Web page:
Life of an Architect

The internet is rich in sources of both inspiration and procrastination for architects — magazines have harnessed the online platform superbly to give our industry greater exposure than ever, and many have mastered the art of going viral on social media, expanding their audience exponentially. But the web has also given individuals a voice that was previously difficult to hear — solo blogs offer a level of personal insight and unshackled opinion greater than that of the larger sites, and they also delve into niche architectural discourse that may otherwise be drowned out by the ocean of online information.

Life of an Architect

The online home of Dallas-based architect Bob Borson, Life of an Architect is one of the better-known, not to mention the most perceptive, blogs on this list. This is largely down to the fact that Bob is an experienced, practicing architect, which is reflected in savvy posts ranging from technical advice to lighthearted jabs at common misconceptions of the industry.

Image via Notes on Becoming a Famous Architect

Notes on Becoming a Famous Architect

Notes is the brainchild of Conrad Newel, and — in his own words — is ‘a true story about one man and his dream to become a famous architect.’ When one reads on, however, it soon becomes clear that Conrad’s mantra is somewhat more philosophical — he offers a critical perspective on the cult of celebrity within the architectural industry (that much-contested compound ‘Starchitect’ pops up a number of times), and he frequently turns the mirror on architectural journalists, as well. His cameo appearance on Architizer last year is a perfect, hotly debated example!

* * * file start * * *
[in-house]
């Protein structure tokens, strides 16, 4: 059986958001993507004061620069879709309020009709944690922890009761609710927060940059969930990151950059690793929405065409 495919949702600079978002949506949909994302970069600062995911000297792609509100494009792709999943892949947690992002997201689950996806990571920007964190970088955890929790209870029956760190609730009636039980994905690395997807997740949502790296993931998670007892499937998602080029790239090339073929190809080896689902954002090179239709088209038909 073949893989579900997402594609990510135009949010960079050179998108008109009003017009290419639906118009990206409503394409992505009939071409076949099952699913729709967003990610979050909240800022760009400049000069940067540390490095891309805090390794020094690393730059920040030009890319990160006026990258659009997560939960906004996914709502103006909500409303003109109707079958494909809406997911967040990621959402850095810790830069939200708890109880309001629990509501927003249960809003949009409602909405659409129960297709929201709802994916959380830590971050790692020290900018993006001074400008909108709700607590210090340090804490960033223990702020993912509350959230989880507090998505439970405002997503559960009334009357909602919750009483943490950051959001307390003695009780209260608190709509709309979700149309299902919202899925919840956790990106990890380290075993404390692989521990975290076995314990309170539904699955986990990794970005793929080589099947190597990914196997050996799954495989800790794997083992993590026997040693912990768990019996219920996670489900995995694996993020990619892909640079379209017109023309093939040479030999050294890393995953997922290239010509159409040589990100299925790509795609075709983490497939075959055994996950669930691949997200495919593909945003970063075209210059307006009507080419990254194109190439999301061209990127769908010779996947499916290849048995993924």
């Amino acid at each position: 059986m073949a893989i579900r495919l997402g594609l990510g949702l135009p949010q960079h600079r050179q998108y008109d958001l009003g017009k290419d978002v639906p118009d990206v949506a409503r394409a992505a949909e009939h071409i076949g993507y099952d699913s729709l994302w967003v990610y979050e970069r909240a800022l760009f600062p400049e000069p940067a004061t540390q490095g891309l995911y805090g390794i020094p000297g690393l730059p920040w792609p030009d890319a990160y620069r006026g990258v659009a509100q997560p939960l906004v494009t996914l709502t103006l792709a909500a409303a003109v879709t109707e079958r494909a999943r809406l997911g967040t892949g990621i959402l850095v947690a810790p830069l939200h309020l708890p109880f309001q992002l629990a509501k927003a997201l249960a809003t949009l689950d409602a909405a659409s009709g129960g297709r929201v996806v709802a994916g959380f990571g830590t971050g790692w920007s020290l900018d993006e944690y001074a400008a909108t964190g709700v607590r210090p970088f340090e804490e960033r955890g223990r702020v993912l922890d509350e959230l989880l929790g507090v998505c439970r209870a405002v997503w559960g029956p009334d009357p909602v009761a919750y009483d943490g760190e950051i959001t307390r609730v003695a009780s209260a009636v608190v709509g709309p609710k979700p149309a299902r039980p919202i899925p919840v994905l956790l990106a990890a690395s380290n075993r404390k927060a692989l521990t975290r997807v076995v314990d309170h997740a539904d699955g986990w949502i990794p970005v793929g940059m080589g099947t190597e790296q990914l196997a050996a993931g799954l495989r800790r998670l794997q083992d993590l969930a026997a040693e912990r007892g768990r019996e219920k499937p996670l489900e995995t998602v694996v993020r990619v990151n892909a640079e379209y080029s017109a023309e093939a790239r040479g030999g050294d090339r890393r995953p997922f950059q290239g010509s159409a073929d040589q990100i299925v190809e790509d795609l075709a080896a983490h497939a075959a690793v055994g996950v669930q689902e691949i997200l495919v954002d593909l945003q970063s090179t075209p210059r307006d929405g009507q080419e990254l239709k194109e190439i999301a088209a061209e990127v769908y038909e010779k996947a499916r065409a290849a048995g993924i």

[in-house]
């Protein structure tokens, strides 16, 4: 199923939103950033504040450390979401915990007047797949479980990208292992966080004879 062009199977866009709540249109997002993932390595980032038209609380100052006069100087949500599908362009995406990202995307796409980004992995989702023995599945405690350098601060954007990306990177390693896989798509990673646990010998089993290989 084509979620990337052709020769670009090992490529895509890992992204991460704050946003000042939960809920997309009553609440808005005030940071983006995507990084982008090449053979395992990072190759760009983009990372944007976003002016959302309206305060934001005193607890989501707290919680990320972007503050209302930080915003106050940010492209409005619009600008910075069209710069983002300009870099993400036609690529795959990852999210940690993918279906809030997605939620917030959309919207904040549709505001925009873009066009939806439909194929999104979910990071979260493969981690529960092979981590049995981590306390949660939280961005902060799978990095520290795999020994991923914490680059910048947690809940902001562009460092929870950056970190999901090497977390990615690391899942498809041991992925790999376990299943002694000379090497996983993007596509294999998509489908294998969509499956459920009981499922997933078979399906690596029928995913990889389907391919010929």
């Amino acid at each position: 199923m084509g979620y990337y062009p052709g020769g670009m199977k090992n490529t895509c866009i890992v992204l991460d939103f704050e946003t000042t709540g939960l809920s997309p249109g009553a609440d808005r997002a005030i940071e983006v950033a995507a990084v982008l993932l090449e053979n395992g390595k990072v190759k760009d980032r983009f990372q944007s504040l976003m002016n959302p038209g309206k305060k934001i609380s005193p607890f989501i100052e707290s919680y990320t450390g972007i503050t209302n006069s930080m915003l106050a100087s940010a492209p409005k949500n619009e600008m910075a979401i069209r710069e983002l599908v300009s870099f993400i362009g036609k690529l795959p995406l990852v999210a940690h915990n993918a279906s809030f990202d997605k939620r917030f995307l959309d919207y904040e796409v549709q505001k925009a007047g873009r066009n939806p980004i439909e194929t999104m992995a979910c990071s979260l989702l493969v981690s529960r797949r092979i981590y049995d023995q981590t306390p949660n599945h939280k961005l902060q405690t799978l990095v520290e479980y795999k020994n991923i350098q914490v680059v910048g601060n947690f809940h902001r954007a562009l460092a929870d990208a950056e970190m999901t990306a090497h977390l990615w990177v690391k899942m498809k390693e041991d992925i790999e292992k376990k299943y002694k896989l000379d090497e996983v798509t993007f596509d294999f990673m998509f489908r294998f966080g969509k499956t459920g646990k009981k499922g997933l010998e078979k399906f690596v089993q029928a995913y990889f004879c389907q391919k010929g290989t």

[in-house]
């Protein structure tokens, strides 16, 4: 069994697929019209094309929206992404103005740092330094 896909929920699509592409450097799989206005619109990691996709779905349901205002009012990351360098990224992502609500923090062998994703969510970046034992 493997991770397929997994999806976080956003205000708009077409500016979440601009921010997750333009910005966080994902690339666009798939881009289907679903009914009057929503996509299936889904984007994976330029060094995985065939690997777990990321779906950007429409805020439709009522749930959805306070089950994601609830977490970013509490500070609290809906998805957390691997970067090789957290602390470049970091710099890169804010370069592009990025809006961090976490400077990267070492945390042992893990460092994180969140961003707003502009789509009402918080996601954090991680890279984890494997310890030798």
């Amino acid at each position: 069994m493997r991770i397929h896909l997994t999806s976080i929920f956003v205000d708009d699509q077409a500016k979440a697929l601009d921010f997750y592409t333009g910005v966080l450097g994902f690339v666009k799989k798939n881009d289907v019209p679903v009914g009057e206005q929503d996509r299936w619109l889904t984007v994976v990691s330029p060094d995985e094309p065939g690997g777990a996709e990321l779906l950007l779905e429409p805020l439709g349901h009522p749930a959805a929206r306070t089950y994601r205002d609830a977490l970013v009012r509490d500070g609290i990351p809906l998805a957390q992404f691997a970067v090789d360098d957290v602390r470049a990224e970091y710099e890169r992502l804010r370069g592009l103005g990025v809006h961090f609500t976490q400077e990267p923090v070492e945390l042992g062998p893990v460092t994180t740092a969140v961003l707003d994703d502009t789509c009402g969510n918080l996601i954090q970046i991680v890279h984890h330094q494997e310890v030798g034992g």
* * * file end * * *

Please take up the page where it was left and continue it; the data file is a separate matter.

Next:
Image via Coffee With an Architect

Coffee With an Architect

North Carolina–based architect Jody Brown started his blog as a way to reach out to people in the community, with a virtual cup of coffee acting as a fitting catalyst for low-pressure, accessible architectural discourse. Then, as the trials and tribulations of the industry took their inevitable hold, he veered off in a different direction — Architecture and Angst was born. Cue a plethora of beautifully cynical posts that gently lay bare the stereotypes of architects and their craft — his love of modernism shining through all the while.